A new study on 11 abdominal cancer types reveals differences in contact pattern to general practice in the year prior to diagnosis
A team of CanTest researchers, led by the Research Unit for General Practice in Aarhus, Denmark, has published a study in Scandinavian Journal of Primary Health Care that explores monthly contact rates and incidence rate ratios of daytime face-to-face, email and telephone consultations in general practice across different abdominal cancers.
The study, which included 47,898 cancer patients, found that compared to women with colon cancer, women with rectal cancer had the lowest number of contacts to general practice, whereas women with liver, pancreatic and kidney cancer had the highest number of contacts. Men showed similar patterns. Furthermore, from seven months pre-diagnostic, an increase in contacts to general practice was also seen in bladder cancer patients, particularly women, compared to colon cancer.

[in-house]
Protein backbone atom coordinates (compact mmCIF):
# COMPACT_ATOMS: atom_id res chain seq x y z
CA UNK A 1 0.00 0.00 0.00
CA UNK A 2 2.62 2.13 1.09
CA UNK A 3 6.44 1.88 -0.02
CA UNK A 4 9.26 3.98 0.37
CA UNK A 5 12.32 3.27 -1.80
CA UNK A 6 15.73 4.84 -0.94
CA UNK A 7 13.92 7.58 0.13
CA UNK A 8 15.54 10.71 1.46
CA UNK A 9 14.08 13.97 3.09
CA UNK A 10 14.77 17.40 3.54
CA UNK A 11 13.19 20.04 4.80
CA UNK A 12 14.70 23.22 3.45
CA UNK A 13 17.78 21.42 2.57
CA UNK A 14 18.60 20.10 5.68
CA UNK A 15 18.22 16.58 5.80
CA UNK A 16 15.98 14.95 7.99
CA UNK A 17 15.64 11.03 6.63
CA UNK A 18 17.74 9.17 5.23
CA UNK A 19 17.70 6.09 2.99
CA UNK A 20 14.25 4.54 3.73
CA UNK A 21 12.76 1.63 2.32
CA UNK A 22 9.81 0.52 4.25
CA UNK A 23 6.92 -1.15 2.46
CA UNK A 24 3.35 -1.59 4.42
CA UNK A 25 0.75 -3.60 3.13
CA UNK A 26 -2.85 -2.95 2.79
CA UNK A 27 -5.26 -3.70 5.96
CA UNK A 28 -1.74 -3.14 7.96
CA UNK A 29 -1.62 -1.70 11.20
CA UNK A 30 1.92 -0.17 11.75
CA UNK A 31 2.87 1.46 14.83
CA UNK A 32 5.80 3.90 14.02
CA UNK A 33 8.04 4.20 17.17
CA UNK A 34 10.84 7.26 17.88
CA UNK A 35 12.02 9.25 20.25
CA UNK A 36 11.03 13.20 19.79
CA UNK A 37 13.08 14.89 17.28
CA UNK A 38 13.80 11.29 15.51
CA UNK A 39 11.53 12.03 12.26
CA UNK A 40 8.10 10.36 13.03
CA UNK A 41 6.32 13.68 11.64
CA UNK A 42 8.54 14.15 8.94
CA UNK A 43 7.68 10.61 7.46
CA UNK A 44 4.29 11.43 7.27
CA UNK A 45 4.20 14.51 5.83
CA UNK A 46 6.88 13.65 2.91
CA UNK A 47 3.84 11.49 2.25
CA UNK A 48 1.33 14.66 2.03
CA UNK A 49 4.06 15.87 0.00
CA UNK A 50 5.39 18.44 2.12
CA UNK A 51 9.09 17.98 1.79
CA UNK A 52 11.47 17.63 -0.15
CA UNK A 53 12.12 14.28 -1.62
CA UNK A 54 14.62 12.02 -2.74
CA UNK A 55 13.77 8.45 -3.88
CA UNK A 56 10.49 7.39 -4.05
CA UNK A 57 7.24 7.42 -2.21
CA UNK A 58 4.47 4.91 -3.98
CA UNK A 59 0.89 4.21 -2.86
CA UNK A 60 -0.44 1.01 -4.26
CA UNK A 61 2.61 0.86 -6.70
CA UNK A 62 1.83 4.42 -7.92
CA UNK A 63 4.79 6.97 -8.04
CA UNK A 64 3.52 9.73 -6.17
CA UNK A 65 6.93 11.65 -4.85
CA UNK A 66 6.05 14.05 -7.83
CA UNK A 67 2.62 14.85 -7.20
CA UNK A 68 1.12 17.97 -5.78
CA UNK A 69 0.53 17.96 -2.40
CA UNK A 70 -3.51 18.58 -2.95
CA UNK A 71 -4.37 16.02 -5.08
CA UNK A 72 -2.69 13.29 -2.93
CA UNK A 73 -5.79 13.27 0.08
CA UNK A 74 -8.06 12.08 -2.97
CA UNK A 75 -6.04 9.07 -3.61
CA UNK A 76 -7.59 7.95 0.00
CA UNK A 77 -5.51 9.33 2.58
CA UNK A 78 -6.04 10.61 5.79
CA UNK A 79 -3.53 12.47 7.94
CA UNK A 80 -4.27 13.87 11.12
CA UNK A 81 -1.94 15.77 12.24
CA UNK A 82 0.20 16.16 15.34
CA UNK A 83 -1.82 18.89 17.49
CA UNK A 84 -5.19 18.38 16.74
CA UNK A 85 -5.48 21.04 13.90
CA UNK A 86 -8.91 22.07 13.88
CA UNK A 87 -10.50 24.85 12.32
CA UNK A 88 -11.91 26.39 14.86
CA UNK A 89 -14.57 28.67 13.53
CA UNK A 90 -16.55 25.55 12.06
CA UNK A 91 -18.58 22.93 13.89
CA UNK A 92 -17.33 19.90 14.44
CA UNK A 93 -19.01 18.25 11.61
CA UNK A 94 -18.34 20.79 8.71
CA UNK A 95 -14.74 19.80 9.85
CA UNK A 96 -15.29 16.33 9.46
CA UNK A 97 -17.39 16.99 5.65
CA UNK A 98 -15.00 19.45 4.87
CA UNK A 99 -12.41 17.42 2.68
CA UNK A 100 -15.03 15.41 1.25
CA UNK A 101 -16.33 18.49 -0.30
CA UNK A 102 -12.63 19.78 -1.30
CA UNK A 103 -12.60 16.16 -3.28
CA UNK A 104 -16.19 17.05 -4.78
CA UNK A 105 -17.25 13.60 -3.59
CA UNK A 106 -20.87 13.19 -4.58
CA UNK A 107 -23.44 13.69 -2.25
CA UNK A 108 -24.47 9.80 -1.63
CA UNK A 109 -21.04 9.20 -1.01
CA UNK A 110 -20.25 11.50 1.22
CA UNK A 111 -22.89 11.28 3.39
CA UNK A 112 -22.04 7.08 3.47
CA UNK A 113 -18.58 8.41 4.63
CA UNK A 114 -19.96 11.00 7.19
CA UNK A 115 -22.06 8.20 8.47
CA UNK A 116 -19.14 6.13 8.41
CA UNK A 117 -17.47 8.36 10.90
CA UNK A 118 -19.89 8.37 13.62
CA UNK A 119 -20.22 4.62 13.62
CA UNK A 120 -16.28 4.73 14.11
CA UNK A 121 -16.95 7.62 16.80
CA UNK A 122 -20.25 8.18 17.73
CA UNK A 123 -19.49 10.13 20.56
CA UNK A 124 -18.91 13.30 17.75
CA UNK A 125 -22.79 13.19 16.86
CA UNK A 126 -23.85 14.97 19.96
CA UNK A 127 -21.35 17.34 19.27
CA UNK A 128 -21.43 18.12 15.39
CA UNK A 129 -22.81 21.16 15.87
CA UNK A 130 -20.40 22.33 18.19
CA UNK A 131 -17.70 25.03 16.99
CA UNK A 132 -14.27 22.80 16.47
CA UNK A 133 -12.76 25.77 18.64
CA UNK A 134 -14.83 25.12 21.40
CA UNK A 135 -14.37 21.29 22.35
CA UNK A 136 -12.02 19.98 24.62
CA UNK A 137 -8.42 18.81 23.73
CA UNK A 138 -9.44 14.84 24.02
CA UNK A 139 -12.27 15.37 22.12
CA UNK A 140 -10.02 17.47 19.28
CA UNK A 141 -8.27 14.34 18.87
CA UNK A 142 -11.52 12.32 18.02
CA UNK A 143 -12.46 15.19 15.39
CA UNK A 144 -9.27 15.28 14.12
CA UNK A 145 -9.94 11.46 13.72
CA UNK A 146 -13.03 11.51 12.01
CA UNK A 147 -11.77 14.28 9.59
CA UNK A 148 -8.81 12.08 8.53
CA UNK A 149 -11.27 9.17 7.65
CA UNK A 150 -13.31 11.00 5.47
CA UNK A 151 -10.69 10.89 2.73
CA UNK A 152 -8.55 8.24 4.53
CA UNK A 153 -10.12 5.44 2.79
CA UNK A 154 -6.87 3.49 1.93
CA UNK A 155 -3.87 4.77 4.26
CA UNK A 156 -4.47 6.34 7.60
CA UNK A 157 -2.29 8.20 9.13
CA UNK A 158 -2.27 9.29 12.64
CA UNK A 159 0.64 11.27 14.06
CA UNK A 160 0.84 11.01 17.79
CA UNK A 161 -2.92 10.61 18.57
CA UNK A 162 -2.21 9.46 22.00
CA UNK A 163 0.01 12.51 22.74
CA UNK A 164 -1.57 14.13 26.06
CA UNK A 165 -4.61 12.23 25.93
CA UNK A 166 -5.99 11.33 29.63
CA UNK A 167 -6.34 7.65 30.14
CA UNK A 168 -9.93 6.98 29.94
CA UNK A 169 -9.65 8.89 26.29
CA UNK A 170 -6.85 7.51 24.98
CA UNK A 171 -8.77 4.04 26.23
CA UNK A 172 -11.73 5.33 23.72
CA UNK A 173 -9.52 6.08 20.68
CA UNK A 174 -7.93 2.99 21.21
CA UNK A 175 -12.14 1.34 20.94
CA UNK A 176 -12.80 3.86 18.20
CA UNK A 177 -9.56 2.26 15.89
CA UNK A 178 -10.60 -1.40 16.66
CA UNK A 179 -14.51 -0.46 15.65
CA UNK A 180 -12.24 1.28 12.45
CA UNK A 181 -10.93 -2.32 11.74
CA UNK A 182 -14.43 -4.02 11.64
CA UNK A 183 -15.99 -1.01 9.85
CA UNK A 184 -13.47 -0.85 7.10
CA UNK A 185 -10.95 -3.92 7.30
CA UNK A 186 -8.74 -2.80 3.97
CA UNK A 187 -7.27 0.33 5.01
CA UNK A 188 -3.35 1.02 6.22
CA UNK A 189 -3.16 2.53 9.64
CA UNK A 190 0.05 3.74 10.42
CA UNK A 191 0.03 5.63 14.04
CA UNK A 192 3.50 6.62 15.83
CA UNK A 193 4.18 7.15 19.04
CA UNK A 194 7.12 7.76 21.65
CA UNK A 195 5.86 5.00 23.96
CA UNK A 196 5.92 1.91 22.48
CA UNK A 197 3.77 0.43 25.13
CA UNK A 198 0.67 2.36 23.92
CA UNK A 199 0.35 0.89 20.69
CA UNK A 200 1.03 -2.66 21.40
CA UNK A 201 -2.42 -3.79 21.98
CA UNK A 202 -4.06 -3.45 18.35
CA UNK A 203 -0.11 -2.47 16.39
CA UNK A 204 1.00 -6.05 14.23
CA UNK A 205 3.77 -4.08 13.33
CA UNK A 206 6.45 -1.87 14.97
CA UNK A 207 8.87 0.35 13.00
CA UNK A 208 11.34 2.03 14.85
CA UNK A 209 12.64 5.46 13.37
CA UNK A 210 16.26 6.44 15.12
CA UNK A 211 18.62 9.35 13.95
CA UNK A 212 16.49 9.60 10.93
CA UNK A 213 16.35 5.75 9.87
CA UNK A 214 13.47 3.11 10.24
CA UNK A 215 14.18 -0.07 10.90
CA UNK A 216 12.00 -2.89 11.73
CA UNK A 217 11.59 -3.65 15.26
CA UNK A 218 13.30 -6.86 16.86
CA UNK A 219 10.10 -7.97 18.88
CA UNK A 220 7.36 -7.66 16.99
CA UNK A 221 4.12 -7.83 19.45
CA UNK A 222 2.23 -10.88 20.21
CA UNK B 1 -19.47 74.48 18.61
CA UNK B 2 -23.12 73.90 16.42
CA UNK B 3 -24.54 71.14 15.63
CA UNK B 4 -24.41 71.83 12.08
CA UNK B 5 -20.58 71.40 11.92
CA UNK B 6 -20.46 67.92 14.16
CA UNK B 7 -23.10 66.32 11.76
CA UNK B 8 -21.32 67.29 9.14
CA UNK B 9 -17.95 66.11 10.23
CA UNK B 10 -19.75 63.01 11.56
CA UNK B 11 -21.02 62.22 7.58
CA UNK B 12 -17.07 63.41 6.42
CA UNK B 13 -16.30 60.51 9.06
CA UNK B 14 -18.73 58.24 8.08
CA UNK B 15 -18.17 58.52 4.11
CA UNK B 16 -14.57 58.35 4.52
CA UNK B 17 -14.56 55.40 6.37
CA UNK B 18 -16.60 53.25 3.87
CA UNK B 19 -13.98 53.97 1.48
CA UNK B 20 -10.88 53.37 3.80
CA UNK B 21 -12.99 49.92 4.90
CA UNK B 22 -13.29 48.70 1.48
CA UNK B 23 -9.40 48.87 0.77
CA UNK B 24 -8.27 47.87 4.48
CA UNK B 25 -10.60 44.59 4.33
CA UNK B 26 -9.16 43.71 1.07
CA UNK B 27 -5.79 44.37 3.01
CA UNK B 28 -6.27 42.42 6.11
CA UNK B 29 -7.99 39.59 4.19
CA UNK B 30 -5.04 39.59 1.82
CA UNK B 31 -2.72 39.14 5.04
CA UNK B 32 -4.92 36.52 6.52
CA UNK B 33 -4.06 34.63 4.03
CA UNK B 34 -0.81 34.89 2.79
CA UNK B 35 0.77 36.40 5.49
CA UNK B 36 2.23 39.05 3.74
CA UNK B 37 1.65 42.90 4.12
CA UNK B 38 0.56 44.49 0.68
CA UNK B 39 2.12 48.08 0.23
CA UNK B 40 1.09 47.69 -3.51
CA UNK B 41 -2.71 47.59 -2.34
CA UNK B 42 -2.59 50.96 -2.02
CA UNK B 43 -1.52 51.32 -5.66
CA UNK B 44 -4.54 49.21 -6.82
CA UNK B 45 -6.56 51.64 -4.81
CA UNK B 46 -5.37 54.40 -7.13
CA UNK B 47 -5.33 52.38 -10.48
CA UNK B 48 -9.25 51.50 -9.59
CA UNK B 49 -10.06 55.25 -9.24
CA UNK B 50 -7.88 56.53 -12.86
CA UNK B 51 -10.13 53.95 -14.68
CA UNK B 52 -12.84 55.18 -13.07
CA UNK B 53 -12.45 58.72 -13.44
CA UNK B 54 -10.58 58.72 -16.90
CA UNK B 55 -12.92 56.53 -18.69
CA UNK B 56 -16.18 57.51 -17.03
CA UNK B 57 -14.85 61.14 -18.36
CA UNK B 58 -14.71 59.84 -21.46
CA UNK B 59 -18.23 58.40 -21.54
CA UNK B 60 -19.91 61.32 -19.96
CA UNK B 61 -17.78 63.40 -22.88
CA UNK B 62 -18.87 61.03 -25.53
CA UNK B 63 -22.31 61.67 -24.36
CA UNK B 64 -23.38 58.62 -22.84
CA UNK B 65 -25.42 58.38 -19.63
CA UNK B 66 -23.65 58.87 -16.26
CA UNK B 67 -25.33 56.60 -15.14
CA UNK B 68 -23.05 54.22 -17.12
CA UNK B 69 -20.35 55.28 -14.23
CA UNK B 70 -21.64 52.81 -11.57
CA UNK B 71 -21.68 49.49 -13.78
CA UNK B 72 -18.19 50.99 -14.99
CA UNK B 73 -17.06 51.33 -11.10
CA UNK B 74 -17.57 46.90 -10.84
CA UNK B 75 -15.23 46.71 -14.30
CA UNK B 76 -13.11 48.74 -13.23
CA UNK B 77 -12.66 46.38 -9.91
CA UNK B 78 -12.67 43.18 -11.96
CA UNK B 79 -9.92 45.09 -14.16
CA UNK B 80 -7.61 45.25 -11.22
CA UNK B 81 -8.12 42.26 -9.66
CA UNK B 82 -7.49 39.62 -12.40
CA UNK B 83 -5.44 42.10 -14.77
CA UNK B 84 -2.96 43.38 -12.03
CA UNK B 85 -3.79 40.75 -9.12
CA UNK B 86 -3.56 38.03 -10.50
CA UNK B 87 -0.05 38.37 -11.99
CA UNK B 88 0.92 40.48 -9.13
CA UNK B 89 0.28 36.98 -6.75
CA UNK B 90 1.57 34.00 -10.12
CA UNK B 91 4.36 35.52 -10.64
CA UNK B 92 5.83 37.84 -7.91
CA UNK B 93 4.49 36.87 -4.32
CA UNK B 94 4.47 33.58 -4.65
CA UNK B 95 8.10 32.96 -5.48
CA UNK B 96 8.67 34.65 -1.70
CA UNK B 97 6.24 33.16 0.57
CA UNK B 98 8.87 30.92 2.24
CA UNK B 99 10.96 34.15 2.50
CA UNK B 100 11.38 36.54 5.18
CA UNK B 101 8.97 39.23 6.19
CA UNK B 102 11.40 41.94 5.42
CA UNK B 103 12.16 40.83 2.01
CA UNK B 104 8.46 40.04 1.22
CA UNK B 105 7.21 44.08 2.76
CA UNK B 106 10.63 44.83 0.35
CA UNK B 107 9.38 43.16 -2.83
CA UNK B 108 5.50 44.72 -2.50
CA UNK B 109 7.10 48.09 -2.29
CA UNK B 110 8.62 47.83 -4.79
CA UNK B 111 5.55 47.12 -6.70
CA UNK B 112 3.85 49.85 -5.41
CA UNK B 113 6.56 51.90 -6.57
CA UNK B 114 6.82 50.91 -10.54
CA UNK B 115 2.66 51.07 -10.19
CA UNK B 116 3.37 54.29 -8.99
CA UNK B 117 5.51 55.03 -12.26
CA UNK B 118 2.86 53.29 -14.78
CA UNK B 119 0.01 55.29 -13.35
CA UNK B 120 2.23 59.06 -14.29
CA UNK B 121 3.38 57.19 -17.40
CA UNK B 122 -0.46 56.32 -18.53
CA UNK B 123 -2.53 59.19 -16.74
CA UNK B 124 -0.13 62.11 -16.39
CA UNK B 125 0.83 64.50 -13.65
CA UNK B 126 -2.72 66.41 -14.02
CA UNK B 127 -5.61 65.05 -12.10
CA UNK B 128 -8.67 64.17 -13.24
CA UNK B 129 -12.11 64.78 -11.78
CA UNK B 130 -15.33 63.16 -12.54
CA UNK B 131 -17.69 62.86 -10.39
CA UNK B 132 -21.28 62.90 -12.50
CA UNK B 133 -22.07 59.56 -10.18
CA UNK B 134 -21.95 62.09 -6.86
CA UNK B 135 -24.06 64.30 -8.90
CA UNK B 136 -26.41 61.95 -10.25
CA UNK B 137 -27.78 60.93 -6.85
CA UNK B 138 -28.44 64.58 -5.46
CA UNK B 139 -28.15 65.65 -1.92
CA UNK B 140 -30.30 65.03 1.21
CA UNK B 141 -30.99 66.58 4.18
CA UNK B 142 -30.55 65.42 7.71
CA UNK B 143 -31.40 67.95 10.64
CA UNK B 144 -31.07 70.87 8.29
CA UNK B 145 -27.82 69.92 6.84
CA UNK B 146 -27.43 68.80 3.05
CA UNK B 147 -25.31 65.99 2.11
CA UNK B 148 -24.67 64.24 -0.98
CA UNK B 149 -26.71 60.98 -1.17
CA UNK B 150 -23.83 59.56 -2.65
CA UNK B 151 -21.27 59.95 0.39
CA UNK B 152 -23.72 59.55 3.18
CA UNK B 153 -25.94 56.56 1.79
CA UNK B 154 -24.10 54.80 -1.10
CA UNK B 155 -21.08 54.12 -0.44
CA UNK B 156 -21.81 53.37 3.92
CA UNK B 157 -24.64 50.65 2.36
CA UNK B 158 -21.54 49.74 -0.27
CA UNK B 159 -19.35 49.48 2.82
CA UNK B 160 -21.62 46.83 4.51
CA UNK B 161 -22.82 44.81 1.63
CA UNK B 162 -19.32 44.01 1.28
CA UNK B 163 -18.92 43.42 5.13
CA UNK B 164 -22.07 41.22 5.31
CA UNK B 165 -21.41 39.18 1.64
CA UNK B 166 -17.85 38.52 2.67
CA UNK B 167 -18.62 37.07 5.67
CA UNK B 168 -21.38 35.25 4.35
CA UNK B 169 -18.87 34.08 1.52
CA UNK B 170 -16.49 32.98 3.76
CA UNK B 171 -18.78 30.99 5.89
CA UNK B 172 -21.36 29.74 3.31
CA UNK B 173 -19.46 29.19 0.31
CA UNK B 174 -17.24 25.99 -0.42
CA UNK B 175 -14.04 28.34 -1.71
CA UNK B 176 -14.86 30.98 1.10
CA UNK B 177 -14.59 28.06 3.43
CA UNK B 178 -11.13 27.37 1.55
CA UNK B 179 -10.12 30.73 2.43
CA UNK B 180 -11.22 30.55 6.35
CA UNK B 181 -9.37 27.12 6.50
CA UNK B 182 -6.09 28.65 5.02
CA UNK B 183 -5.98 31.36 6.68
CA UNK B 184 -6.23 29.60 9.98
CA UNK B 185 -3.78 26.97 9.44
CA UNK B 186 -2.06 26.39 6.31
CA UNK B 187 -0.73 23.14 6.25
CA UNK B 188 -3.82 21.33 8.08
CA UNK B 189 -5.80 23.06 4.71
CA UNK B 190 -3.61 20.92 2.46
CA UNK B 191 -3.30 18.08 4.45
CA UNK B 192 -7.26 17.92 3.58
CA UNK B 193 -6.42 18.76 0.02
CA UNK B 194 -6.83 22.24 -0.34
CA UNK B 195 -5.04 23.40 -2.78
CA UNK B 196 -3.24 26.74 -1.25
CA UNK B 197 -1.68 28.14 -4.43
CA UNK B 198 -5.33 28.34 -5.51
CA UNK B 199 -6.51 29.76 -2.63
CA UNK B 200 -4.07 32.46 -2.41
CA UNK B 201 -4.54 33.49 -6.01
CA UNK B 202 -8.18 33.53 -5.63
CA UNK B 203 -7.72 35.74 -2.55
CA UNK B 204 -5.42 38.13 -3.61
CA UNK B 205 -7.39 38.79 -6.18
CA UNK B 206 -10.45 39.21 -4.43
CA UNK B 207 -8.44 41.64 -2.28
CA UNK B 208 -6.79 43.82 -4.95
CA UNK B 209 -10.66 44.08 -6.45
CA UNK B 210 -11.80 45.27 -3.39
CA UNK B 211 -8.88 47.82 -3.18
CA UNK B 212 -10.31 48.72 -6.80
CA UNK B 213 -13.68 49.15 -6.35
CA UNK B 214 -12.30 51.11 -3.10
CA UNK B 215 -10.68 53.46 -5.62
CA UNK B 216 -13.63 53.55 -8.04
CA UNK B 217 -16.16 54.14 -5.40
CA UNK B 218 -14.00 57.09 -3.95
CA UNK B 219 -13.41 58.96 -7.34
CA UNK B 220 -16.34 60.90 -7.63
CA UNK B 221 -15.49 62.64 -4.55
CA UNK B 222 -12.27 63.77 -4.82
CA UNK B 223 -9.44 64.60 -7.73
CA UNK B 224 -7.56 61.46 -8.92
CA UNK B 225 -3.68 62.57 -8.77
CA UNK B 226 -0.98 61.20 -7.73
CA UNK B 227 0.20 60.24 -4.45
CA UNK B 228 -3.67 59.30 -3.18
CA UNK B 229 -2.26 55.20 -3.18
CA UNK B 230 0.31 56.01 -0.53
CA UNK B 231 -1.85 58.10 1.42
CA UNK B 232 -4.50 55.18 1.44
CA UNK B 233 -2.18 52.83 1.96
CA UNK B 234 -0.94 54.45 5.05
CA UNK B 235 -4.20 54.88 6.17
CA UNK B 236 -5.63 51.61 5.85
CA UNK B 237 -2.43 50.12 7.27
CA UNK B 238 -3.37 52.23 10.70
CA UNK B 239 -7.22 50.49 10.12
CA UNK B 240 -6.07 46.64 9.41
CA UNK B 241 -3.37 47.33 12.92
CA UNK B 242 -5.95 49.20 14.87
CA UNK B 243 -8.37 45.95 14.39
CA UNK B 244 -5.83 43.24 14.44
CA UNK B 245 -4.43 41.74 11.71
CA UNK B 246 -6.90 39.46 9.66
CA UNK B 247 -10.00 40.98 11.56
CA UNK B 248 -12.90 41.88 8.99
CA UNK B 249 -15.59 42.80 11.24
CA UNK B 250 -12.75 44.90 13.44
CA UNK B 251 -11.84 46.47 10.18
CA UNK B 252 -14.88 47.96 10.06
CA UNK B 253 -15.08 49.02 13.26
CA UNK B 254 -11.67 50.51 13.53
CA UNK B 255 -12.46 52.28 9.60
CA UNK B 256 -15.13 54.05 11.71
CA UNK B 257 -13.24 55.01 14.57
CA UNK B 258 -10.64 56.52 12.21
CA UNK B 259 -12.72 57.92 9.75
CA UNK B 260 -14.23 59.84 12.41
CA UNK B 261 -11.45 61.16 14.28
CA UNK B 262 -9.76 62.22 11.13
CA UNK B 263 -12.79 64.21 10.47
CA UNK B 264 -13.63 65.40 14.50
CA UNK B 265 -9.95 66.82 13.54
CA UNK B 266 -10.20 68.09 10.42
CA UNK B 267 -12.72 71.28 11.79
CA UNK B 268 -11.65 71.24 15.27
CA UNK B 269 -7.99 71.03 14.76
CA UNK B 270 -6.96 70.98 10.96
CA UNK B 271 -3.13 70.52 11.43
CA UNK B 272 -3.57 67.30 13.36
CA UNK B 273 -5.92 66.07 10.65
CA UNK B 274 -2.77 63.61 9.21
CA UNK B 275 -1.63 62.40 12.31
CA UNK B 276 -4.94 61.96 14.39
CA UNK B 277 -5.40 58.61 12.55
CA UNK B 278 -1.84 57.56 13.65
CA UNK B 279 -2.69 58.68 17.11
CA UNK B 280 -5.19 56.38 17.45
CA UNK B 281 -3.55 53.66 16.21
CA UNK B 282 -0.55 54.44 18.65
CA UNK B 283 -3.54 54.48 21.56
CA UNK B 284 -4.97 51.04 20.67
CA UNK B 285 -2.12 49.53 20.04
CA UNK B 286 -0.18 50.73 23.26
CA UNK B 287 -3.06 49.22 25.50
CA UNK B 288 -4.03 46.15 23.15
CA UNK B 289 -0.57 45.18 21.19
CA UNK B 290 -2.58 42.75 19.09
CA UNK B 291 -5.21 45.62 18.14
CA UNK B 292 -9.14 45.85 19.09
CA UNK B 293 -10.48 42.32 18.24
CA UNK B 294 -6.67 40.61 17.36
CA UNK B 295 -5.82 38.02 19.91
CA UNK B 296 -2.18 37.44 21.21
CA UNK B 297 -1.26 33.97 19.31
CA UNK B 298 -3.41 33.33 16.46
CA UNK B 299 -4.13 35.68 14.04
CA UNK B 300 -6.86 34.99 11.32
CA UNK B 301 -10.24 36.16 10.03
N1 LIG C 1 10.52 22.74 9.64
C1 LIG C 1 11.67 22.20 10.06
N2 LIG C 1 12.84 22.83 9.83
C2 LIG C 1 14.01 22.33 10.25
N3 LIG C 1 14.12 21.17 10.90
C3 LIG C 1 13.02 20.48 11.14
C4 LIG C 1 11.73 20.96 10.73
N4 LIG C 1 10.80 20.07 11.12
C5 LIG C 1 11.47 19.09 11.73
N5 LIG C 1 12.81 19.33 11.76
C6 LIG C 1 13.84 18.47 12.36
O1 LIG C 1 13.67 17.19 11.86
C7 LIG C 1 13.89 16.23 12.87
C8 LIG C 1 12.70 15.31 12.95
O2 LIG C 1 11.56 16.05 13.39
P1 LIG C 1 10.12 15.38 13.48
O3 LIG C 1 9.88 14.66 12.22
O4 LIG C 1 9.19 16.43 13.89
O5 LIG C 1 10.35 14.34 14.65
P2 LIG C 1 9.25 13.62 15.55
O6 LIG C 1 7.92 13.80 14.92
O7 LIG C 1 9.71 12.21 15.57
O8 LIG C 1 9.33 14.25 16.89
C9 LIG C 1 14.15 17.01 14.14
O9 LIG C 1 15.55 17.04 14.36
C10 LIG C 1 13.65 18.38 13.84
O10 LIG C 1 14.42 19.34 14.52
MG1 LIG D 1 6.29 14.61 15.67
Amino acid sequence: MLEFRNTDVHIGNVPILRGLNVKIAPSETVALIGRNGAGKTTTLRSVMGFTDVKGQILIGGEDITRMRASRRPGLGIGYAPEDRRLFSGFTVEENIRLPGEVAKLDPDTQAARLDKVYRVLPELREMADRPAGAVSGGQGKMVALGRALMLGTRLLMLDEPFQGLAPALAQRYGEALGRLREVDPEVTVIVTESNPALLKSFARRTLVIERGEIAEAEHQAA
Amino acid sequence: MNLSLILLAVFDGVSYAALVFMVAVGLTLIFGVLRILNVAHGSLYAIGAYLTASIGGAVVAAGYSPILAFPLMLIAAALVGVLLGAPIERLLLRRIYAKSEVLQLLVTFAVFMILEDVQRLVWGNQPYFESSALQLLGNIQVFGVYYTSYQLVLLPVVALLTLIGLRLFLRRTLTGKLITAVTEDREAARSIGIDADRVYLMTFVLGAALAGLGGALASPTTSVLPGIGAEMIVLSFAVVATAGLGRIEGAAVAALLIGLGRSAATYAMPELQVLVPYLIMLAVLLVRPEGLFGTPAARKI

Using pre-diagnostic contact rates, this study unveiled that liver, pancreatic, kidney and bladder cancers had a higher and more prolonged use of general practice in the one year prior to diagnosis. These findings may suggest missed opportunities of diagnosing cancer. Thus, pre-diagnostic contact rates may indicate symptoms and signs for cancer that need further research to ensure early cancer diagnosis. This is crucial in the diagnostic process, as diagnosing most abdominal cancers earlier is probably the best way to improve prognosis and secure long-term survival.
The study suggests that GPs may need additional diagnostic opportunities to identify abdominal cancer in symptomatic patients and avoid missed opportunities. However, approaches are warranted to overcome the methodological challenges in identifying missed opportunities, particularly for cancers which are not associated with clear ‘alarm’ symptoms.
Read the paper here: https://pubmed.ncbi.nlm.nih.gov/35362365/